Israelis land in Tel Aviv after unscheduled, unprecedented stop in Saudi Arabia

An Air Seychelles jet with at least 128 Israelis on board became the first direct passenger flight from Saudi Arabia to Israel on Tuesday when it brought home passengers who spent the night in Jeddah after their flight was forced to land due to a technical issue.

Prime Minister Benjamin Netanyahu thanked the kingdom for the warm welcome given to the Israelis.  Passengers also said that their initial fears upon discovering they were in a country with no diplomatic ties to Israel were quickly allayed by the “uber-nice” Saudi welcome.

“I really appreciate the warm way in which the Saudi authorities treated the Israeli passengers,” Netanyahu said in a statement. “I really appreciate the good neighborliness.”

Israel and Saudi Arabia do not have formal ties, making the presence of the Israelis there a potential diplomatic issue. The countries have inched closer in recent years and are reportedly nearing a possible US-brokered diplomatic breakthrough, with the flight representing a rare instance of public cooperation between Jerusalem and Riyadh.

Air Seychelles flight HM022 had been scheduled to ferry 128 Israeli passengers and an unknown number of other foreign nationals from the Indian Ocean islands to Tel Aviv on Monday night. But it instead diverted to Jeddah due to a technical issue, the airline said in a statement.

According to Hebrew media outlets, the problem was an electrical issue and pilots did not declare an emergency landing.

The airline later dispatched another aircraft to Jeddah to pick up the passengers. It landed at Ben Gurion at 2 p.m. Tuesday after an approximately two-hour flight, in what appeared to be the first-ever direct passenger flight between Saudi Arabia and Israel.

Passengers said they were quite nervous landing in a country that has traditionally been hostile to Israel, but were very pleased with the warm welcome they received. They were housed in an airport hotel overnight.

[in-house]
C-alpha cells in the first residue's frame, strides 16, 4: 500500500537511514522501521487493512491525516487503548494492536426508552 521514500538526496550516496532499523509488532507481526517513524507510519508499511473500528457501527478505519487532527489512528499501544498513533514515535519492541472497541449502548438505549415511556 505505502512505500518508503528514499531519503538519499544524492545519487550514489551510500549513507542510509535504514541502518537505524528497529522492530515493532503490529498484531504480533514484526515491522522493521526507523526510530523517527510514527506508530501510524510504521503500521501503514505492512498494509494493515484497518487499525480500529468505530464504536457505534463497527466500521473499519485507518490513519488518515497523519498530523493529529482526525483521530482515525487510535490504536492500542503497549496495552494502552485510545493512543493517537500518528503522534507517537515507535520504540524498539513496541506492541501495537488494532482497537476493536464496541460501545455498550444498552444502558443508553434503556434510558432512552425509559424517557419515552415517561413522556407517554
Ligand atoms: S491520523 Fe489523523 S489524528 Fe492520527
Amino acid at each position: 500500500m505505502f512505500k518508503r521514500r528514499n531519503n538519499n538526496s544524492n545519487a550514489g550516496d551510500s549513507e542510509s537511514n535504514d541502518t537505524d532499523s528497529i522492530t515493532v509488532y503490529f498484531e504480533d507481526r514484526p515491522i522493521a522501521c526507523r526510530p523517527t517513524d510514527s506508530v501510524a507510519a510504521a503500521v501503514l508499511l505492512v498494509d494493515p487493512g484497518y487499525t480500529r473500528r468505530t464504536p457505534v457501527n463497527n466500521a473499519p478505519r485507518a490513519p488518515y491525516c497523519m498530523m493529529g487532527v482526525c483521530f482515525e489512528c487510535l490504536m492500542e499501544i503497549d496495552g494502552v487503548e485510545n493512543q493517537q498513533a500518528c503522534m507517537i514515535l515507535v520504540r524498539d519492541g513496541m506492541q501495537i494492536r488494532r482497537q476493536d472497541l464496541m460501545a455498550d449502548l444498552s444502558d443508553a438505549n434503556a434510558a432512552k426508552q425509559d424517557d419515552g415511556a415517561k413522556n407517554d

“The reception we got from the Saudis was very surprising,” Emmanuelle Arbel, one of the passengers, told Radio 103FM from the airport hotel early Tuesday. “They said to us ‘You are most welcome’ and were smiling. In truth, we were not expecting this.”

Arbel said when they first landed in Jeddah “we were a bit stressed, we did not know what was happening.”

Some people started crying, she said.

Another passenger, Chen Giladi, told the Ynet news site that the overhead lights suddenly went out on one side of the aircraft during the flight, accompanied by an acrid smell before the plane made its unscheduled landing.

Giladi said that during the descent, the passengers were told they would be landing in Saudi Arabia. They were then kept on board for several hours.

“That’s when three hours of stress started. We were really afraid to get off the plane,” she said.

However, once they disembarked, the treatment from the Saudis was exceptional, passengers said

“They took us in buses to a lovely hotel at the terminal, they treated us very well. From the moment we disembarked they greeted us with ‘shalom’ in Hebrew and made us feel good. They are very nice here,” she said.

Other passengers agreed.

“They were uber-nice, we were pleasantly surprised,” Racheli Miller told Ynet, adding that they had been housed in a luxury hotel. “But yes, we want to come home, there is no place like home.”

Illustrative: Pilgrims arrive at King Abdulaziz International Airport in Jeddah, Saudi Arabia, Tuesday, June 20, 2023. (AP Photo/Amr Nabil)

Other passengers described how the locals at the airport helped the Israelis connect to Wi-Fi so that they could contact worried relatives at home.

“They were super generous,” one person said, sharing a video of the Israelis waiting at the departure gate.

Jeddah Airport is an alternate landing site for routes to Israel that pass over Saudi airspace and is approved in advance for such flights in case of a need for unscheduled or emergency landings.

Since last year, the kingdom has allowed flights to Israel to cross over its airspace.

Saudi Arabia only began allowing Israeli airlines to fly over its territory in a special air corridor for flights to and from the UAE and Bahrain after the Abraham Accords were signed in 2020.

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